One thing that is memorable and really stuck with me the entire book, was how all the boys, including those who were living near the Maze the longest, had developed a system of authority and sort of a government, really. I would imagine if you put a lot of boys ranging from the ages 10-18 all in one place and never let them out, I would think that they wouldn’t ever be able to organize themselves and be able to take care of everything, as well as develop a system of authority. All of them realized a lot of things really quickly, which really surprised me.

Reviewed by Ananya, grade 6, Twin Hickory Area Library
0-five-stars

 

March 4, 2015

Read + Review — Fairest by Marissa Meyer

by AdrienneTheLibrarian

FairestFairest is a intriguing tale about a young princess who only wants to be beautiful and fall in love with an already taken man. Princess Levana was scarred as a child when her sister and crown princess, Channary, throws her into a fire. This is only the beginning of her troubles. It tells all about the Lunar Court and Levana’s role (or lack thereof).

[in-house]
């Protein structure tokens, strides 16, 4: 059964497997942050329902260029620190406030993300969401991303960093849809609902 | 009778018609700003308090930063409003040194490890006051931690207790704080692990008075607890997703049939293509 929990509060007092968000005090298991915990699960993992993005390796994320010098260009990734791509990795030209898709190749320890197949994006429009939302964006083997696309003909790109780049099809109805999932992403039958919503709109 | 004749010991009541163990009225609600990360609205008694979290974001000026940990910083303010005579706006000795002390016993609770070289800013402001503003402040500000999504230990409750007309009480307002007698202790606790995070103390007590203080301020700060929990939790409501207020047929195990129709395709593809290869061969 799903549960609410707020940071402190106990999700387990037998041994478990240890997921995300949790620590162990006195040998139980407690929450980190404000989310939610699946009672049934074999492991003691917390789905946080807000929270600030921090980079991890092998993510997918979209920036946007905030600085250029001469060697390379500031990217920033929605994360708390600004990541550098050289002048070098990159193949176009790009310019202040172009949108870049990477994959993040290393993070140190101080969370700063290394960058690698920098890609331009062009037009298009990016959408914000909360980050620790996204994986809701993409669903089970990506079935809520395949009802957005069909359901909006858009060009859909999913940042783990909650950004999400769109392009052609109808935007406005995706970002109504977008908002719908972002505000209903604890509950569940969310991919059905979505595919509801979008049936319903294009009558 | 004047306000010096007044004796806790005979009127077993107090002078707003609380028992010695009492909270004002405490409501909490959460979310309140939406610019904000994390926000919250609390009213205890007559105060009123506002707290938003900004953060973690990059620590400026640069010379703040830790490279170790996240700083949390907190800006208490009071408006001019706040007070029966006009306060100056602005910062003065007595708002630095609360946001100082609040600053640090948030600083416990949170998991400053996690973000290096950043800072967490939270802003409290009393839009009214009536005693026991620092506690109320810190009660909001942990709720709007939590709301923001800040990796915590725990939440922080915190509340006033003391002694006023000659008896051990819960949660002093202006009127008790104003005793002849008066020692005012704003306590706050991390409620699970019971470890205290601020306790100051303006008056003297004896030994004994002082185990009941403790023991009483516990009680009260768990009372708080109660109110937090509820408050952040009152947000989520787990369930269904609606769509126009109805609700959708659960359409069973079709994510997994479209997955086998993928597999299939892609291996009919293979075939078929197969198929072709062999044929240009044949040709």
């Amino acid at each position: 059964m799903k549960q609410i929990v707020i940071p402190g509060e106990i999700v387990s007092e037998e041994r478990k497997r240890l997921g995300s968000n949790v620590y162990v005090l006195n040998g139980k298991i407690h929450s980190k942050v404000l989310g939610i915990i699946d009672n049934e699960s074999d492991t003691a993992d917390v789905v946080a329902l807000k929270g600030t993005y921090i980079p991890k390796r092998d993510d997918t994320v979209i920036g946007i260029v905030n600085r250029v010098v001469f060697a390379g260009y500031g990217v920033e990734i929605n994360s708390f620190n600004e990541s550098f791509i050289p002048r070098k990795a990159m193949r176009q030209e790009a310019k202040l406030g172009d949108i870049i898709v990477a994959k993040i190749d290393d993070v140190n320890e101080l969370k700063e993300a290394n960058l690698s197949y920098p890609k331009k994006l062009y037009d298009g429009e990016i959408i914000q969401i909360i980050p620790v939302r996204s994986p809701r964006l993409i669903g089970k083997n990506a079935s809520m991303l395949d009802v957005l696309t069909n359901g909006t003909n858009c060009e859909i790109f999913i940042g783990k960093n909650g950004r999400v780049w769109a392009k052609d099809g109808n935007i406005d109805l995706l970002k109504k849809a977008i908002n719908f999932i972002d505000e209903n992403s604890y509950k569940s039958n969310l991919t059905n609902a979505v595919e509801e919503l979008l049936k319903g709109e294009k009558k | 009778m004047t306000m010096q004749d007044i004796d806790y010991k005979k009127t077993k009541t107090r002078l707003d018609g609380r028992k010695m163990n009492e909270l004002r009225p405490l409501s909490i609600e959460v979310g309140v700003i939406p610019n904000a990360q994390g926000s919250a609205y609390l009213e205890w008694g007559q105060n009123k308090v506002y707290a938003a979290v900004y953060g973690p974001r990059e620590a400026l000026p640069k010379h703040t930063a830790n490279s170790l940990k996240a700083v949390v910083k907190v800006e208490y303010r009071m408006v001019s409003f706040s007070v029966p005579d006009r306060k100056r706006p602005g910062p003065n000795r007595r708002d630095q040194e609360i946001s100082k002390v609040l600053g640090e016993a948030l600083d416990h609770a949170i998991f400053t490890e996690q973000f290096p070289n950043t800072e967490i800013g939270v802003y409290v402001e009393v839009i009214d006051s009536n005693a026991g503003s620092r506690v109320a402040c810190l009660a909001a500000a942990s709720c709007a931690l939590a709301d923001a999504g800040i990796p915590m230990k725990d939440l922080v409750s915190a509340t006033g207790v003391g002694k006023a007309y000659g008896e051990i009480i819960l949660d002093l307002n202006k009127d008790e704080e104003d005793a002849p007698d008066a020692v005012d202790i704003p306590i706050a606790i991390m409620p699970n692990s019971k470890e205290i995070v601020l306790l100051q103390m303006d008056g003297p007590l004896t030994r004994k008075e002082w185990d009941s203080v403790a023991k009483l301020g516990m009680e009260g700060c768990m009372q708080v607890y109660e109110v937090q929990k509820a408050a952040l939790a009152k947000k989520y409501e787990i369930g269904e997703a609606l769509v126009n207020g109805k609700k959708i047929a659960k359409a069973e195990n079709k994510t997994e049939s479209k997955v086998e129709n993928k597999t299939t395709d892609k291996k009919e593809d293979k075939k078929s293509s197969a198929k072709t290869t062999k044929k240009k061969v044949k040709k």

I thought it was amazing. It reveals the calculating inter-workings of the Lunar Court. It helps explain some of the gaps in the earlier books, such as Levana’s connection to Cinder and the other characters. This is another great addition to the Lunar Chronicles.

Levana’s twisted mind won’t let you decide if you pity her or if you despise her.

Reviewed by Emily, grade 8, Tuckahoe Area Library
0-five-stars       

March 4, 2015

Read + Review — A Thousand Pieces of You by Claudia Gray

by AdrienneTheLibrarian